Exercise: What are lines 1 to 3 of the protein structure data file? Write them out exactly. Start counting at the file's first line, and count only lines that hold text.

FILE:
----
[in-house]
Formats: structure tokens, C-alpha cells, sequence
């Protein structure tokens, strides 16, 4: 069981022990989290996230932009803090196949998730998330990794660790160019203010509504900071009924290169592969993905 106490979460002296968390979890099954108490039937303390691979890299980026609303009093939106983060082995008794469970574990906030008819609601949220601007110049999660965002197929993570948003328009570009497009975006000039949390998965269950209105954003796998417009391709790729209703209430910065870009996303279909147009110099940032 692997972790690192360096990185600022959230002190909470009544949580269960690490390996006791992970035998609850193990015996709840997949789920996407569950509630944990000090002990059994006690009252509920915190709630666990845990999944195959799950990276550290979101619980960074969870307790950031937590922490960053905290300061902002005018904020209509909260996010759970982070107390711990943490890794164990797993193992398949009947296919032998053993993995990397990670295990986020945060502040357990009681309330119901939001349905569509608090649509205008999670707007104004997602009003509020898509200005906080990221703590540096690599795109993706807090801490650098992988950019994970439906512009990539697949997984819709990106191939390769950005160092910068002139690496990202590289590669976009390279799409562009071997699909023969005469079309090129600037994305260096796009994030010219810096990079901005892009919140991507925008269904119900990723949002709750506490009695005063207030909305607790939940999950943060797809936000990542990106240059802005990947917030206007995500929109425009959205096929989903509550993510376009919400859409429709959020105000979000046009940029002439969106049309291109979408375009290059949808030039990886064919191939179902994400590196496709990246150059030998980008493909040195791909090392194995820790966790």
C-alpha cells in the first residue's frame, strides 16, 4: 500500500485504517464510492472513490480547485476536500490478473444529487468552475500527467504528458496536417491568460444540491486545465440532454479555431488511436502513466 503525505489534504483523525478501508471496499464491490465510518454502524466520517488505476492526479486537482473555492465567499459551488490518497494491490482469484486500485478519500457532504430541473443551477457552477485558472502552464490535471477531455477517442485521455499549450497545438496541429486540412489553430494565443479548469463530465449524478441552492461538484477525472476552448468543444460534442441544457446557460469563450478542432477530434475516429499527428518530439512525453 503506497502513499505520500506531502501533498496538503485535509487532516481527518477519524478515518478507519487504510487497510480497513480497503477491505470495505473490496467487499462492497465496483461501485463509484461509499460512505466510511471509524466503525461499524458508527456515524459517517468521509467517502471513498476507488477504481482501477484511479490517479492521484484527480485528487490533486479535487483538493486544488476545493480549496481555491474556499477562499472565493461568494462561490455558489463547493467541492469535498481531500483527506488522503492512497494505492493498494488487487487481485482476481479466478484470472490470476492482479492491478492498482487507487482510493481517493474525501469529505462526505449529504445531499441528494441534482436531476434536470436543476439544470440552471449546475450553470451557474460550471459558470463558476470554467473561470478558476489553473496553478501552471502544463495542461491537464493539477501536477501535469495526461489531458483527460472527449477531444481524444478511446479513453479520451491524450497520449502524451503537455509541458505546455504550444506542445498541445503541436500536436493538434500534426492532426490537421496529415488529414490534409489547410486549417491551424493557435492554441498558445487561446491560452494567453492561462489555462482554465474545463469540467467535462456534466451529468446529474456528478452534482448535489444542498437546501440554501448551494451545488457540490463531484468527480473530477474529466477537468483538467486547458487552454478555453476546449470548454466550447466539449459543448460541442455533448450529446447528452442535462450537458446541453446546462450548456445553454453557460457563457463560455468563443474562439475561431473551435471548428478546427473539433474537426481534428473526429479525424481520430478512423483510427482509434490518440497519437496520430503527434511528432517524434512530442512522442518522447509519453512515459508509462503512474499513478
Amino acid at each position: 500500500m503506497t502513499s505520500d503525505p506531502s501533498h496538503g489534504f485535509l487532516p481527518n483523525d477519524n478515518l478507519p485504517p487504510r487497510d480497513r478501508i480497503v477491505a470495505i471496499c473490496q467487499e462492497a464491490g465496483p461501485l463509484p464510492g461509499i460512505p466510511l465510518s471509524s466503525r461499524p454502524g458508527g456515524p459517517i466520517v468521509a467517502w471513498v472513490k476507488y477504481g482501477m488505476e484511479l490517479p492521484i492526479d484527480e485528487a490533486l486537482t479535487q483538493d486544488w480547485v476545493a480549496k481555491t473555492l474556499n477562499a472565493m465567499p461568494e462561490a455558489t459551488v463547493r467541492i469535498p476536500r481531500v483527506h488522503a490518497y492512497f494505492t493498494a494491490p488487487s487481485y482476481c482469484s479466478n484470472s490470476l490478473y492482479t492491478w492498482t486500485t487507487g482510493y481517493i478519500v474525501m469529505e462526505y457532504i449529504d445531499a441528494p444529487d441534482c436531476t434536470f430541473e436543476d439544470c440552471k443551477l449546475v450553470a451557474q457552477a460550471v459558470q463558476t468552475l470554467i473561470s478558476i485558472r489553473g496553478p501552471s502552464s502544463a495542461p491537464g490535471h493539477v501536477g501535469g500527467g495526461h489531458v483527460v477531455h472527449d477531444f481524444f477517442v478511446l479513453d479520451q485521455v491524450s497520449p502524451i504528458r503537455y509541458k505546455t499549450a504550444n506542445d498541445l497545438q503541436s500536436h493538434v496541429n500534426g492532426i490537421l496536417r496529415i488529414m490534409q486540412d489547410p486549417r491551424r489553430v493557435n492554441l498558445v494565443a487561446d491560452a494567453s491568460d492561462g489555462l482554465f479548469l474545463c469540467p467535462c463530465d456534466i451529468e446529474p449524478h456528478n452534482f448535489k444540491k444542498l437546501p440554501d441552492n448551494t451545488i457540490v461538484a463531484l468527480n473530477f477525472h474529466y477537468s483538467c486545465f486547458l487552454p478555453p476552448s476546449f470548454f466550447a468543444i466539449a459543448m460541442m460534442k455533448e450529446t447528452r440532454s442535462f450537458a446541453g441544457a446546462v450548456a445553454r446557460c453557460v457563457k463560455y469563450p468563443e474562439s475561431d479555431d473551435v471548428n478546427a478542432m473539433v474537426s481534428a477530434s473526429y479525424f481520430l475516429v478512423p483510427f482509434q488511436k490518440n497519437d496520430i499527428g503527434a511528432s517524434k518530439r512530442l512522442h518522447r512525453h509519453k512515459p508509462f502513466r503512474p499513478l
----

[in-house]
Formats: structure tokens, C-alpha cells, sequence
């Protein structure tokens, strides 16, 4: 069981022990989290996230932009803090196949998730998330990794660790160019203010509504900071009924290169592969993905 106490979460002296968390979890099954108490039937303390691979890299980026609303009093939106983060082995008794469970574990906030008819609601949220601007110049999660965002197929993570948003328009570009497009975006000039949390998965269950209105954003796998417009391709790729209703209430910065870009996303279909147009110099940032 692997972790690192360096990185600022959230002190909470009544949580269960690490390996006791992970035998609850193990015996709840997949789920996407569950509630944990000090002990059994006690009252509920915190709630666990845990999944195959799950990276550290979101619980960074969870307790950031937590922490960053905290300061902002005018904020209509909260996010759970982070107390711990943490890794164990797993193992398949009947296919032998053993993995990397990670295990986020945060502040357990009681309330119901939001349905569509608090649509205008999670707007104004997602009003509020898509200005906080990221703590540096690599795109993706807090801490650098992988950019994970439906512009990539697949997984819709990106191939390769950005160092910068002139690496990202590289590669976009390279799409562009071997699909023969005469079309090129600037994305260096796009994030010219810096990079901005892009919140991507925008269904119900990723949002709750506490009695005063207030909305607790939940999950943060797809936000990542990106240059802005990947917030206007995500929109425009959205096929989903509550993510376009919400859409429709959020105000979000046009940029002439969106049309291109979408375009290059949808030039990886064919191939179902994400590196496709990246150059030998980008493909040195791909090392194995820790966790």